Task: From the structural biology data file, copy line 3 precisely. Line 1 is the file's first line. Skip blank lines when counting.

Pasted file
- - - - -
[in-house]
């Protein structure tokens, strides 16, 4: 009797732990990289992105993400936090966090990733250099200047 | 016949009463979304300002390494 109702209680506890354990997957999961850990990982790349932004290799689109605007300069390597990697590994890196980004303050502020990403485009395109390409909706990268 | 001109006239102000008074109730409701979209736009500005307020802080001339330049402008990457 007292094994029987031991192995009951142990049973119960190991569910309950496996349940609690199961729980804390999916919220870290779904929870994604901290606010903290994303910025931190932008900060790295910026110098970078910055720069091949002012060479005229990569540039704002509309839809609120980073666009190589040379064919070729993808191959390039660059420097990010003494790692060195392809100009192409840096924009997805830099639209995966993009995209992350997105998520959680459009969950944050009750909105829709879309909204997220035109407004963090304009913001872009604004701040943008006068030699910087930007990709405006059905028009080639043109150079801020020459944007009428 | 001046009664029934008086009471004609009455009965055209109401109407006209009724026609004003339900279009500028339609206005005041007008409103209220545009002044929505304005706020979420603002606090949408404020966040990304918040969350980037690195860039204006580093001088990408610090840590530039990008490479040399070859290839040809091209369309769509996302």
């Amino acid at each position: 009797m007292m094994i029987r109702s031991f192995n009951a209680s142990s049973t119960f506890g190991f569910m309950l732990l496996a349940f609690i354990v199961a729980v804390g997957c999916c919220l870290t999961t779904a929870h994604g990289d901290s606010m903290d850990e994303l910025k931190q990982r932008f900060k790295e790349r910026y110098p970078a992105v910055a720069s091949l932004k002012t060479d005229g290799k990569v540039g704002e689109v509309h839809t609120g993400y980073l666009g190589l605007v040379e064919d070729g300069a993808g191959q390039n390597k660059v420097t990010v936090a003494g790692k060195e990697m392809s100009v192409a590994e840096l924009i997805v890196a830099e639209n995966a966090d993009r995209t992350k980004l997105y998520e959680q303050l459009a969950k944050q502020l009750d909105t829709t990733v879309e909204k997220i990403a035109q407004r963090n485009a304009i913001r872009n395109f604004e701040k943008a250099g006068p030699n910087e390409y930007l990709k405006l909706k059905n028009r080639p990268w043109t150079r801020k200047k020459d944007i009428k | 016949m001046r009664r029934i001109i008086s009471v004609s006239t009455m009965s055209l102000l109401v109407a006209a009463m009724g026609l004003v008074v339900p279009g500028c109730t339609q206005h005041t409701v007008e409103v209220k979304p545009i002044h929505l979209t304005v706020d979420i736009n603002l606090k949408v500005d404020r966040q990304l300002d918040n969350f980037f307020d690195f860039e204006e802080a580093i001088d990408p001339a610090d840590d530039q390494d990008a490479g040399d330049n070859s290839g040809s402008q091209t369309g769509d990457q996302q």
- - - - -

């Amino acid at each position: 009797m007292m094994i029987r109702s031991f192995n009951a209680s142990s049973t119960f506890g190991f569910m309950l732990l496996a349940f609690i354990v199961a729980v804390g997957c999916c919220l870290t999961t779904a929870h994604g990289d901290s606010m903290d850990e994303l910025k931190q990982r932008f900060k790295e790349r910026y110098p970078a992105v910055a720069s091949l932004k002012t060479d005229g290799k990569v540039g704002e689109v509309h839809t609120g993400y980073l666009g190589l605007v040379e064919d070729g300069a993808g191959q390039n390597k660059v420097t990010v936090a003494g790692k060195e990697m392809s100009v192409a590994e840096l924009i997805v890196a830099e639209n995966a966090d993009r995209t992350k980004l997105y998520e959680q303050l459009a969950k944050q502020l009750d909105t829709t990733v879309e909204k997220i990403a035109q407004r963090n485009a304009i913001r872009n395109f604004e701040k943008a250099g006068p030699n910087e390409y930007l990709k405006l909706k059905n028009r080639p990268w043109t150079r801020k200047k020459d944007i009428k | 016949m001046r009664r029934i001109i008086s009471v004609s006239t009455m009965s055209l102000l109401v109407a006209a009463m009724g026609l004003v008074v339900p279009g500028c109730t339609q206005h005041t409701v007008e409103v209220k979304p545009i002044h929505l979209t304005v706020d979420i736009n603002l606090k949408v500005d404020r966040q990304l300002d918040n969350f980037f307020d690195f860039e204006e802080a580093i001088d990408p001339a610090d840590d530039q390494d990008a490479g040399d330049n070859s290839g040809s402008q091209t369309g769509d990457q996302q």